Mohita Nagpal

Women in tech: There are 3 times more male engineers to females

Blog Post created by Mohita Nagpal on Sep 8, 2017

 

When you Google ‘women in tech’, you are sure to stumble upon a plethora of forums and collectives clamouring for better representation of women in the technology sector.

 

And it’s not just an empty slogan. There’s enough evidence and research that suggests that having more females in teams fosters innovation, creativity, productivity and results in more revenue.

 

Ex-Uber engineer Susan J Fowler’s blogpost about her mistreatment at the tech giant and the article by Pinterest’s Tracy Chou asking for hard numbers about women in tech have only increased the conversations around gender diversity in tech.

 

We at Belong are always looking for ways to create a more inclusive workplace. So it was only natural for us to look at what the benchmarks are when it comes to diversity numbers in India. The Belong Research team took it upon itself to consolidate and find the numbers. Here are the findings:

 

Indian technology industry has 26% women in engineering roles

 

We looked at all the technology companies in India and found that for every female engineer, there were three male engineers. Benchmarking this against the average number of women (irrespective of the function) in tech companies, we found that the overall representation of women was 34%. This reinforces the assumption that STEM jobs attract less women.

 

Men move into managerial roles faster

 

We analyzed the career trajectories of techies who moved into managerial positions and data says men on an average transition to managerial positions after 6+ years of experience while women on an average transition to these roles after 8+ years of experience. Once again, confirming that the glass ceiling is after all not an illusion.

 

Nearly 50% women engineers quit tech

 

We looked at a sample set of women graduating from Tier 1 universities from 2005-2009 and found that as many as 45% of women move out of core engineering roles after close to 8 years. After quitting engineering, these women mostly move to marketing, product management or consulting. Testing has 33% more women compared to core engineering.

 

Testing has 33% more women compared to core engineering

 

Among the tech talent in India, there are more women in software testing roles (a less sought after skill) compared to core programming roles. This is the case even though the absolute number of jobs in software testing are significantly less than programming.

 

We found that for every 100 testing jobs, there were 34 women compared to 66 men. When it came to hardcore programming roles, the ratio changed to 25 : 75.

 

Only 7% women reach the C-Suite

 

We also analyzed the career trajectories of women to see how they progress in their careers over the years. We found that if 29% women start working in a given year, the percentage drops to a dismal 7% after 12 years. Here’s how the drop off looks like through the first 12 years of a professional’s career.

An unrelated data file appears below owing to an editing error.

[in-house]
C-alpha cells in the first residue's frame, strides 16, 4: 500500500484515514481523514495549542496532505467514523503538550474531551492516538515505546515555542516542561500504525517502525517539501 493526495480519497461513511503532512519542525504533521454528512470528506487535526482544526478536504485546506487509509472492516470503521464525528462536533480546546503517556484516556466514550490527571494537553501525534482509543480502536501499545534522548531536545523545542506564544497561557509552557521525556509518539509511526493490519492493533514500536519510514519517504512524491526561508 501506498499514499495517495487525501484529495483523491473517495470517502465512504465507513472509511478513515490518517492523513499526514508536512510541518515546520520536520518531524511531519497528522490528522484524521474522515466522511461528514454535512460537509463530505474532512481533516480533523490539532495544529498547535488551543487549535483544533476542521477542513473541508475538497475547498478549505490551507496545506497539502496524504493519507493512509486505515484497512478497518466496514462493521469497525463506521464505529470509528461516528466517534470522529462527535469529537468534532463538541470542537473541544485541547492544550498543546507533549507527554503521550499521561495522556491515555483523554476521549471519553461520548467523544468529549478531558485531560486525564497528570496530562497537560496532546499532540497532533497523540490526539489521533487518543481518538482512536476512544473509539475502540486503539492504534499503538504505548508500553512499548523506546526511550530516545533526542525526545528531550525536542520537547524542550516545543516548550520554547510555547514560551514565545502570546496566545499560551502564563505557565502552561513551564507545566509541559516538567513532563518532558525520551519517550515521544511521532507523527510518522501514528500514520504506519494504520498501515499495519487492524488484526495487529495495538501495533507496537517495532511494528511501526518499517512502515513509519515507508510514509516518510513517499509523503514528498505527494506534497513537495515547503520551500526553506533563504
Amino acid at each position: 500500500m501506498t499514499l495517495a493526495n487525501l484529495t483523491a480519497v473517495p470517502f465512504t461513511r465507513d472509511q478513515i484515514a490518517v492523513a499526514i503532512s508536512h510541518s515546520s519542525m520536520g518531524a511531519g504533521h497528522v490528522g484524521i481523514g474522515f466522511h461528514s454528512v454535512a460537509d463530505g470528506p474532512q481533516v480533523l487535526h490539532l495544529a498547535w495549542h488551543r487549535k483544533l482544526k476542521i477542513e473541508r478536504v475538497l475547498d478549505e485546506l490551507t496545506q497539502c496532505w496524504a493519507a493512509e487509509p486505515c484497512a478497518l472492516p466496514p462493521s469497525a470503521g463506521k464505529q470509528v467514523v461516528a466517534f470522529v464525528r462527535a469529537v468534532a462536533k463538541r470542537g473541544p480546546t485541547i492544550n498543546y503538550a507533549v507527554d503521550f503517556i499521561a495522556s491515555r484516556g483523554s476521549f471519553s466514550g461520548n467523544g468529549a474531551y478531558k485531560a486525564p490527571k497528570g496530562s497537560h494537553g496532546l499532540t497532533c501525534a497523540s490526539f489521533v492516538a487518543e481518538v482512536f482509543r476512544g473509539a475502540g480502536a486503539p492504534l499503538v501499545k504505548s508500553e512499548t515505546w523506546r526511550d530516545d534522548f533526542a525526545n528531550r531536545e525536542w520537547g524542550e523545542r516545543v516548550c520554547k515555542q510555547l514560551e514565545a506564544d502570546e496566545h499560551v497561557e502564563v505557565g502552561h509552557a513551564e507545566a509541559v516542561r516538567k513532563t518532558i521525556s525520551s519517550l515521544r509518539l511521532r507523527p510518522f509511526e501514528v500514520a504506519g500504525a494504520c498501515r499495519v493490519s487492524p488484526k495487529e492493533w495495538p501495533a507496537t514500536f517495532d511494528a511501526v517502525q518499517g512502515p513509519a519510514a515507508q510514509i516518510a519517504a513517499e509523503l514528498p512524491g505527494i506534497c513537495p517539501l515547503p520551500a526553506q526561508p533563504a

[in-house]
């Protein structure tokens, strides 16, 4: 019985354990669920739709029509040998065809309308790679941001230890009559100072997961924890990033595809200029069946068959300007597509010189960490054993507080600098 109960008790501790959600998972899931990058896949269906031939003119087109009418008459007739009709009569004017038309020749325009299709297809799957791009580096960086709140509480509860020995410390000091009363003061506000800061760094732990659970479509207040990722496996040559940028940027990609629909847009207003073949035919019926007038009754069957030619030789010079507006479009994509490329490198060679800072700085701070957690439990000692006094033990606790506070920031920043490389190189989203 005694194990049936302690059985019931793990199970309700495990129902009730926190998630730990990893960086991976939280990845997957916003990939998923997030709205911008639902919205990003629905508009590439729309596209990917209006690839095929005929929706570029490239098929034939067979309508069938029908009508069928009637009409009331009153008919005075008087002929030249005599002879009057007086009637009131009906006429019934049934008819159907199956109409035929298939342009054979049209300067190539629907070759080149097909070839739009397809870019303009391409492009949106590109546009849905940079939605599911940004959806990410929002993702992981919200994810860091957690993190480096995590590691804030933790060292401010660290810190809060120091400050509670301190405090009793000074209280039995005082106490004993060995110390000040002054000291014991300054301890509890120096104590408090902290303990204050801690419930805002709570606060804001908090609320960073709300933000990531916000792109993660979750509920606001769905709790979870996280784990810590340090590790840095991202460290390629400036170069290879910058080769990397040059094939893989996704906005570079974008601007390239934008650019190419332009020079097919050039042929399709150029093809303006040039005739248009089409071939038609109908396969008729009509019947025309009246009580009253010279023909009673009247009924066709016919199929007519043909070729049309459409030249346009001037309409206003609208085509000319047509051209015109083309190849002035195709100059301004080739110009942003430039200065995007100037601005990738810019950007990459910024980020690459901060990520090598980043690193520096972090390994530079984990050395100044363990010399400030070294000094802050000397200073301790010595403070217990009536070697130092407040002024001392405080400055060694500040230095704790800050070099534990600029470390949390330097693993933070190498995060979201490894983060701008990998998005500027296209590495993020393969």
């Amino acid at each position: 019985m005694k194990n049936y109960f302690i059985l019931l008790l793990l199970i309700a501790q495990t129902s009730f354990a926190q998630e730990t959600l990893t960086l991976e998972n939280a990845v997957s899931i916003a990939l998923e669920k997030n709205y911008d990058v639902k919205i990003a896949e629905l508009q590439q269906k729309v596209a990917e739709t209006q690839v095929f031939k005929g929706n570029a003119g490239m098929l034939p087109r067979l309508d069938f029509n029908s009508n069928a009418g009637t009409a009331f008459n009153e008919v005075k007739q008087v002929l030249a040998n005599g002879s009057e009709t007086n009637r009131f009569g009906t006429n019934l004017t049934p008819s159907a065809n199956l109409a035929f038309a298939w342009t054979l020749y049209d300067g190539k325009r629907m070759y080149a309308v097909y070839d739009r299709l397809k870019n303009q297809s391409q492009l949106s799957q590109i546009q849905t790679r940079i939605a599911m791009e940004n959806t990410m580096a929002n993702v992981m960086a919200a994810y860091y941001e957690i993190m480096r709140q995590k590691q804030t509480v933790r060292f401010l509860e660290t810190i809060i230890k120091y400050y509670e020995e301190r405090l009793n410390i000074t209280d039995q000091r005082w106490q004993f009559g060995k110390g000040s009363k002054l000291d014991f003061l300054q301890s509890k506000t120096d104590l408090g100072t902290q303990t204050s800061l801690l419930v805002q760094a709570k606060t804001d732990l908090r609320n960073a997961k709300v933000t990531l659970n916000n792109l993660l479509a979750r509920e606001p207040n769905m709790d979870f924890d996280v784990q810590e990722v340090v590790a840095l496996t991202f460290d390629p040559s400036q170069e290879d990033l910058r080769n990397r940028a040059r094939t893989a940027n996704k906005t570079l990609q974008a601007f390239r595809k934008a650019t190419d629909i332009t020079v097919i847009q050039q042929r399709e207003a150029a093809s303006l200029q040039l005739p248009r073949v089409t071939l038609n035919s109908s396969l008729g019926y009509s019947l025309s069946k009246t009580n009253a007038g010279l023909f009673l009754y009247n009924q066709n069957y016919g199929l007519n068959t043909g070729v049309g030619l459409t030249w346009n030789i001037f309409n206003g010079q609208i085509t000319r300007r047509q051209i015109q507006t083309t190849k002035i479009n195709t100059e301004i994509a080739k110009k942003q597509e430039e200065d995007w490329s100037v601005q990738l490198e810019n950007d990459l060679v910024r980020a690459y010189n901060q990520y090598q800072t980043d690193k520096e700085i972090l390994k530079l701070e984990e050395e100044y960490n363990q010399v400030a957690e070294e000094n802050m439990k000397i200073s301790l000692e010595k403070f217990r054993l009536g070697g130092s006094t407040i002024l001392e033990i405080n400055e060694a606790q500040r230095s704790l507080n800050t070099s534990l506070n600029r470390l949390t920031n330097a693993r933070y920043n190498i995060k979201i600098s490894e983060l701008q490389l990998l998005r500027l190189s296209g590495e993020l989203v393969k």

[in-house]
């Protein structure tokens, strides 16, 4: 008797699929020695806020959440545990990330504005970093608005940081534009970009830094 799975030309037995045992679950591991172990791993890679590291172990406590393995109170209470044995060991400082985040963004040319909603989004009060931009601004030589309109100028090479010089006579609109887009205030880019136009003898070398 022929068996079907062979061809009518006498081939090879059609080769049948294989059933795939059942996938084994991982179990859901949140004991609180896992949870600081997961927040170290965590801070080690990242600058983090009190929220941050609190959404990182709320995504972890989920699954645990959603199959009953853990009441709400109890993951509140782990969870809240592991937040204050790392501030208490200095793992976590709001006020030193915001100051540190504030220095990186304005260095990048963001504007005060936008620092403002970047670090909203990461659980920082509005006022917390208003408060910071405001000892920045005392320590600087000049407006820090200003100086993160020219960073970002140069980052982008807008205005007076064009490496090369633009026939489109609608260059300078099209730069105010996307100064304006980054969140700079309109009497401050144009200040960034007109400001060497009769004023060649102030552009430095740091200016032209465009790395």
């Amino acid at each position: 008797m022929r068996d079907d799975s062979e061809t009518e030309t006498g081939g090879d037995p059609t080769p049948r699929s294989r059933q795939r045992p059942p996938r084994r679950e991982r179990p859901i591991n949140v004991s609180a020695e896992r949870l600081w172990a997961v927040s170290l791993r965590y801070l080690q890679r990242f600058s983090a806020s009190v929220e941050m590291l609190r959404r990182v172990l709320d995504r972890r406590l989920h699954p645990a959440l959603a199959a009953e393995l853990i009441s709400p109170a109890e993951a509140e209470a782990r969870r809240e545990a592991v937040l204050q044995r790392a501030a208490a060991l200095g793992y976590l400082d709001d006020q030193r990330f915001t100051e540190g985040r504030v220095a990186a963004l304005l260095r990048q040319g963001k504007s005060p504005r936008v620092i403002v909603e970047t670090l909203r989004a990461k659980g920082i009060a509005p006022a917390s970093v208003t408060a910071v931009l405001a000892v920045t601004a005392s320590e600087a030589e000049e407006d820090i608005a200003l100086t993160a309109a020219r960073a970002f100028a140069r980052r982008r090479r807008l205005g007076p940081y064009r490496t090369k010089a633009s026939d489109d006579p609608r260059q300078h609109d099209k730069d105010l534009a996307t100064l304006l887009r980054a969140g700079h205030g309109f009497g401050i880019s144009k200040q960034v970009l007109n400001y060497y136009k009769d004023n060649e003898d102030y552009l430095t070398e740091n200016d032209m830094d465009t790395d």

Looking at the data, one can see that the biggest drop-off in pure numbers is after the first five years. One obvious reason for this could be that women often take a break to start a family around this time in their lives, and many do not return to the workforce. Many IT stalwarts have been taking initiatives to 'bring back' these women. (More about it in the next section).

 

Here's how the gender gap widens over the years for tech talent:

 

 

ITES companies that have the best gender diversity in their engineering teams

 

We looked at the companies with the best gender diversity numbers and tried to understand what they were doing to attract and retain female tech talent. Here are the 5 ITES companies with the best gender diversity numbers:

 

How to hire for senior women talent?

 

Most companies have a diversity mandate and run a slew of initiatives to attract female tech talent. From female hiring drives to leadership development programmes to 'bringing the women back' initiatives to special incentives to refer female candidates, Indian IT companies are using innovative techniques to hire and retain female tech talent.

 

Speaking to Belong, Roopa Wilson, who leads the Diversity and Inclusion function for IBM India, talked about how after analyzing their attrition data they found that women typically quit between the age groups of 25-32.

 

"This is typically the time when women are either getting married or starting a family. We found that if women stay on after the age of 32, there is no stopping them," she said.

IBM worked with the professors of IIM-B and found that if women could build a 'career identity' before this period, they were much more equipped to handle the demands of their personal and professional lives.

 

"We have started a program to help build a strong career identity for young talent. We identify women with high potential and enroll them in a nine-month program where they get to interact with senior women in leadership roles and exchange ideas," she said.

Adobe, which ranks among the top 5 companies with the best diversity numbers among the product companies in India, has worked on building an inclusive interview panel to foster a fair assessment process.

 

Prasad Rao, head of talent acquisition at Adobe, said their first major milestone of the year was to create an an inclusive pipeline across all roles.

 

"We recently hired our first female engineering manager through Belong and will also be working closely together to create and execute a diversity hiring plan across major Indian cities," said Prasad.

(This article was first published at Belong.co, the world's first predictive outbound hiring solution)

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